I Answered Phones in a Senator’s Office. Here’s What Happened.

“I suck at talking on the phone,” a poet friend of mine posted recently on Facebook.

She was referring to calling members of Congress on issues she cares about.

“Me too,” one of her friends chimed in. “Is it perhaps an introvert thing?”

“Probably,” she explained. “Might also be why I’m a writer, not a talker.”

I can relate. I don’t like talking on the phone either, for all the same reasons.

But talk we must if we want Congress to hear us.

Does your call really make a difference?

Based on my personal experience the answer is yes, your call matters.

And based on the story I tell below, we shouldn’t be too nervous about calling because odds are good you’re talking to a 20-something intern or staffer. I know because I was one. I interned for Sen. Patty Murray (D-WA) way back in the 1990s after I graduated from college. One of my duties in addition to working in the press office writing releases was to answer the front desk phones a couple of times per week.

I kept a paper and pen tally of the issues constituents called about. Tallies on one side of a calling sheet were for those who supported a particular issue, tallies on the other were for those who called in opposition. I also recorded the constituent’s name and where they were from in our state. If the phones were ringing off the hook, I didn’t have time for names. I just listened and made the appropriate tally mark.

The tally sheet mattered then. I know Sen Murray checked it every day. I’m sure it still matters now, although it’s likely now digital.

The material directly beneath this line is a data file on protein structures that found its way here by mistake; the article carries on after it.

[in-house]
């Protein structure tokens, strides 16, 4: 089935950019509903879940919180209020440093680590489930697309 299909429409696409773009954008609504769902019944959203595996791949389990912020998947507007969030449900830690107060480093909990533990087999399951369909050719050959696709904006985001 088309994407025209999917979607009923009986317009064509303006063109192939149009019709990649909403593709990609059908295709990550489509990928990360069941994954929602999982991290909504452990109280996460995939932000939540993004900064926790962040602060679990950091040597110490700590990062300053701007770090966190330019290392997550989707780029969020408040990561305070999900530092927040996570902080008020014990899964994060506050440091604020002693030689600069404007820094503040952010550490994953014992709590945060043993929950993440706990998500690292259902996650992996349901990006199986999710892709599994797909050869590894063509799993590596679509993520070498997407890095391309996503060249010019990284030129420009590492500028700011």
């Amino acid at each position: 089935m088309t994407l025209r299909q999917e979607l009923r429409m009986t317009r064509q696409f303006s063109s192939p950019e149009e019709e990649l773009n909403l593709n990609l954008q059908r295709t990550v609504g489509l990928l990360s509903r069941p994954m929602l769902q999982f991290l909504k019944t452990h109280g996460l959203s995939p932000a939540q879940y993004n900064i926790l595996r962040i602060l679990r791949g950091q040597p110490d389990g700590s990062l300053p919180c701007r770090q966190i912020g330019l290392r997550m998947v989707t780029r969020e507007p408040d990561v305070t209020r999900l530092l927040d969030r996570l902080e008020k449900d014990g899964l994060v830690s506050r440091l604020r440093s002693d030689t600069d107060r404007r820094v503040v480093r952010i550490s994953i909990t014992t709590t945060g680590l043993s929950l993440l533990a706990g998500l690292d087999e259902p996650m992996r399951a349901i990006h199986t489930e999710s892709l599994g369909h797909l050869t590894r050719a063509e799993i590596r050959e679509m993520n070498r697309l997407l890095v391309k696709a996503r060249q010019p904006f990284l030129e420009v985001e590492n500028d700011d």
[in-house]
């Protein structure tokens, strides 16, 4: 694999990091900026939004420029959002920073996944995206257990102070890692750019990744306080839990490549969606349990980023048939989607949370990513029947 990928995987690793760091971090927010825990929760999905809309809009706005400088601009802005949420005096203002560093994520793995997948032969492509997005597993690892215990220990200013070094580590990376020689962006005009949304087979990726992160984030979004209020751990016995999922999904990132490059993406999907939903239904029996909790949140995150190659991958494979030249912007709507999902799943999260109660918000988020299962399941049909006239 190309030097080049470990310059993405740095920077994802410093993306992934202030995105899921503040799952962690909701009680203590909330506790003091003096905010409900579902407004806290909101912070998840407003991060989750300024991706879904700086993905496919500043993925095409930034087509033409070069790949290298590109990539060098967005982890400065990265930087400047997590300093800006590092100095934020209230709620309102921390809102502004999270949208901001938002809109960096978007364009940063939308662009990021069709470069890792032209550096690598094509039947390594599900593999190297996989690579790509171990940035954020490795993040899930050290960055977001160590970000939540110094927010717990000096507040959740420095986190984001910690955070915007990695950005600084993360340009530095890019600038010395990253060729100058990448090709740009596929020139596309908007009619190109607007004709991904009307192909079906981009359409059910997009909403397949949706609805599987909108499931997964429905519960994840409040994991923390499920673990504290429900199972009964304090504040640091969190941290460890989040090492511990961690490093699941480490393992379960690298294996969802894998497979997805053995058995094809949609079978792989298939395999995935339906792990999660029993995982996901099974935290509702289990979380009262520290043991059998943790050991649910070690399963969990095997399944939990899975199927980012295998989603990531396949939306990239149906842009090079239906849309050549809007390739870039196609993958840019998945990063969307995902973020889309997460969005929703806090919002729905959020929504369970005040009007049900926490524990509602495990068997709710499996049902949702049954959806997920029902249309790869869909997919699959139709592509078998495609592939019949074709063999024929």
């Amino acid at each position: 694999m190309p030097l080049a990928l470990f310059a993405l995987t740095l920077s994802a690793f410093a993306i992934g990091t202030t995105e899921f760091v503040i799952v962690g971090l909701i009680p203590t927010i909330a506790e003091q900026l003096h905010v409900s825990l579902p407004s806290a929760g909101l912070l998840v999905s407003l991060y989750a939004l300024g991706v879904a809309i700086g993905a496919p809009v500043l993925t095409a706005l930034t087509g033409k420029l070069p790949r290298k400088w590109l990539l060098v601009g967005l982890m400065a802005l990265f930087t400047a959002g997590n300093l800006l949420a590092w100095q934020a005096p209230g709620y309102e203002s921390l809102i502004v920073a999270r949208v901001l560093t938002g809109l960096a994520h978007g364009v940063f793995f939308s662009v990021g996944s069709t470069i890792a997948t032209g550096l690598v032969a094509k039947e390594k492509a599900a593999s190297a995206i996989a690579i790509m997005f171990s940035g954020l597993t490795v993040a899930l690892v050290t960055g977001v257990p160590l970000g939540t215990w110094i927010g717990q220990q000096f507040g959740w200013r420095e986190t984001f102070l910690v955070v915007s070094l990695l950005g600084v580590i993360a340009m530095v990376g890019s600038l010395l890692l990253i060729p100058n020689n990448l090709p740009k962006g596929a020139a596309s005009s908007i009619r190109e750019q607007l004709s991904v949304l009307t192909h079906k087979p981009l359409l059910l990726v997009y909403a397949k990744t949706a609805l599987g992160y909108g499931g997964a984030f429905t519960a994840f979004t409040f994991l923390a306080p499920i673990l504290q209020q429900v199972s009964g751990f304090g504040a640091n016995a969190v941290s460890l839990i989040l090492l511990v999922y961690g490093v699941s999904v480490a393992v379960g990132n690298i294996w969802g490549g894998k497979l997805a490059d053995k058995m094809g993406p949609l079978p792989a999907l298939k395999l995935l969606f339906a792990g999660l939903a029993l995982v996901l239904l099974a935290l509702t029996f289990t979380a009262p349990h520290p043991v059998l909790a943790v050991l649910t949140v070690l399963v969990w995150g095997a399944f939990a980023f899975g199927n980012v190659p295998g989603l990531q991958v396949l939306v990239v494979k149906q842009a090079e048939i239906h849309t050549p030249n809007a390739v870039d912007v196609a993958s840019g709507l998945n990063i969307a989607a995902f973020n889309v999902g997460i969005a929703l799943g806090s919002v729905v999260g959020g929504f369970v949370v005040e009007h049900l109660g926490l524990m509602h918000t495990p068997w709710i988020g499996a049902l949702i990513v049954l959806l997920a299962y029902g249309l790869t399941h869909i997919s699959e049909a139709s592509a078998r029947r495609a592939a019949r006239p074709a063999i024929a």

What do I say?

A lot of organizations provide scripts to help, but I often find them too long and awkward so I adapt them. I make them shorter. I insert a personal story if I have one. The important thing is to get your opinion down on that tally sheet. A simple “Please tell the ‘Senator/Congresswoman/Congressman’ that I oppose/support (insert issue)” is better than nothing.

Can I just write?

A phone call is more timely and thought to be more effective, but yes. As an intern, I also filed correspondence by issue and whether the letter expressed support or opposition. We kept track of the issues receiving the most correspondence and the Senator was kept up to date on what her constituents cared enough about to write.

So go ahead, write the postcard or the email or use social media to communicate with your representatives. The important thing is we let our opinions be known. They work for us and they want to hear from us. We can make a difference.

Say hi to the intern or junior staff member while you’re at it.

 

Here’s a couple of articles from people that know a whole lot more than me.

A political insider’s viral advice on how to make your Congress member listen

Here’s why you should call, not email, your legislators

 

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